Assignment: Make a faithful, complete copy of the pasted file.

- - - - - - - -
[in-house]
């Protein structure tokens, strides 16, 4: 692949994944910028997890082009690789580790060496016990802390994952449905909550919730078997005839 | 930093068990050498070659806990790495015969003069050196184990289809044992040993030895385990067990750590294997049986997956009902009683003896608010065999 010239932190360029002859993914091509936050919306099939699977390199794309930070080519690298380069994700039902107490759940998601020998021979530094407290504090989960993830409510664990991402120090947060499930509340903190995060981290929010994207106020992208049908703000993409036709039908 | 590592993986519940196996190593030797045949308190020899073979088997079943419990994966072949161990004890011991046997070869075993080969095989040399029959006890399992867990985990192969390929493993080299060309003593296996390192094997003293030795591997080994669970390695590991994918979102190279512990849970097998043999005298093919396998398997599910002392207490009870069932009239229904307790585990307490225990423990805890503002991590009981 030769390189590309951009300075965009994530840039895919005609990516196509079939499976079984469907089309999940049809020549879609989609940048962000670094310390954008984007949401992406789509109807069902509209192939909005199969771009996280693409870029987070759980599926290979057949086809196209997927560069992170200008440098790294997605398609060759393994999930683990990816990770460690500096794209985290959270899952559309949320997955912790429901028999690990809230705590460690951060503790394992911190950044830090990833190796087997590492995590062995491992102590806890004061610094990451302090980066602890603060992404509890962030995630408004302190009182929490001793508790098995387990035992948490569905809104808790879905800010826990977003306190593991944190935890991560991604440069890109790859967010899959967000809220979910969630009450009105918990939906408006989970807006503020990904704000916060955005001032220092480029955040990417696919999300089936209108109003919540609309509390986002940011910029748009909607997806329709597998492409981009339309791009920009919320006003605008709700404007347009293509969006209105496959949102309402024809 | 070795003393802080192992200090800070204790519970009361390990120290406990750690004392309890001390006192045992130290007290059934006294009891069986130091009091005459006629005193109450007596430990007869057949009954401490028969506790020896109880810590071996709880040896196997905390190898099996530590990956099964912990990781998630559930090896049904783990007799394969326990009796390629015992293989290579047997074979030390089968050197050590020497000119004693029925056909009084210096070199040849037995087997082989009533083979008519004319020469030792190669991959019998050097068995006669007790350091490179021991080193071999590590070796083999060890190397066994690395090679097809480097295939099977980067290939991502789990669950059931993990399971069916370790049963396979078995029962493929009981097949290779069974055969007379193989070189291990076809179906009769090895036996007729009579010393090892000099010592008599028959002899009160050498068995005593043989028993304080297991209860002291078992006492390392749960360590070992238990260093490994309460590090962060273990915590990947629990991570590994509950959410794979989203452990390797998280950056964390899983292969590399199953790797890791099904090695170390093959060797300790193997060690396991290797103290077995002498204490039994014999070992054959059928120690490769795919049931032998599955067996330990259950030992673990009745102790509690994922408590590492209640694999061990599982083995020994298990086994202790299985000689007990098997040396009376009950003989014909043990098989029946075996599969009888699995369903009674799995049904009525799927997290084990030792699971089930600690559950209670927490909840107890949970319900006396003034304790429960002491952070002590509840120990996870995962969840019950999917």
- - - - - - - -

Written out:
[in-house]
């Protein structure tokens, strides 16, 4: 692949994944910028997890082009690789580790060496016990802390994952449905909550919730078997005839 | 930093068990050498070659806990790495015969003069050196184990289809044992040993030895385990067990750590294997049986997956009902009683003896608010065999 010239932190360029002859993914091509936050919306099939699977390199794309930070080519690298380069994700039902107490759940998601020998021979530094407290504090989960993830409510664990991402120090947060499930509340903190995060981290929010994207106020992208049908703000993409036709039908 | 590592993986519940196996190593030797045949308190020899073979088997079943419990994966072949161990004890011991046997070869075993080969095989040399029959006890399992867990985990192969390929493993080299060309003593296996390192094997003293030795591997080994669970390695590991994918979102190279512990849970097998043999005298093919396998398997599910002392207490009870069932009239229904307790585990307490225990423990805890503002991590009981 030769390189590309951009300075965009994530840039895919005609990516196509079939499976079984469907089309999940049809020549879609989609940048962000670094310390954008984007949401992406789509109807069902509209192939909005199969771009996280693409870029987070759980599926290979057949086809196209997927560069992170200008440098790294997605398609060759393994999930683990990816990770460690500096794209985290959270899952559309949320997955912790429901028999690990809230705590460690951060503790394992911190950044830090990833190796087997590492995590062995491992102590806890004061610094990451302090980066602890603060992404509890962030995630408004302190009182929490001793508790098995387990035992948490569905809104808790879905800010826990977003306190593991944190935890991560991604440069890109790859967010899959967000809220979910969630009450009105918990939906408006989970807006503020990904704000916060955005001032220092480029955040990417696919999300089936209108109003919540609309509390986002940011910029748009909607997806329709597998492409981009339309791009920009919320006003605008709700404007347009293509969006209105496959949102309402024809 | 070795003393802080192992200090800070204790519970009361390990120290406990750690004392309890001390006192045992130290007290059934006294009891069986130091009091005459006629005193109450007596430990007869057949009954401490028969506790020896109880810590071996709880040896196997905390190898099996530590990956099964912990990781998630559930090896049904783990007799394969326990009796390629015992293989290579047997074979030390089968050197050590020497000119004693029925056909009084210096070199040849037995087997082989009533083979008519004319020469030792190669991959019998050097068995006669007790350091490179021991080193071999590590070796083999060890190397066994690395090679097809480097295939099977980067290939991502789990669950059931993990399971069916370790049963396979078995029962493929009981097949290779069974055969007379193989070189291990076809179906009769090895036996007729009579010393090892000099010592008599028959002899009160050498068995005593043989028993304080297991209860002291078992006492390392749960360590070992238990260093490994309460590090962060273990915590990947629990991570590994509950959410794979989203452990390797998280950056964390899983292969590399199953790797890791099904090695170390093959060797300790193997060690396991290797103290077995002498204490039994014999070992054959059928120690490769795919049931032998599955067996330990259950030992673990009745102790509690994922408590590492209640694999061990599982083995020994298990086994202790299985000689007990098997040396009376009950003989014909043990098989029946075996599969009888699995369903009674799995049904009525799927997290084990030792699971089930600690559950209670927490909840107890949970319900006396003034304790429960002491952070002590509840120990996870995962969840019950999917």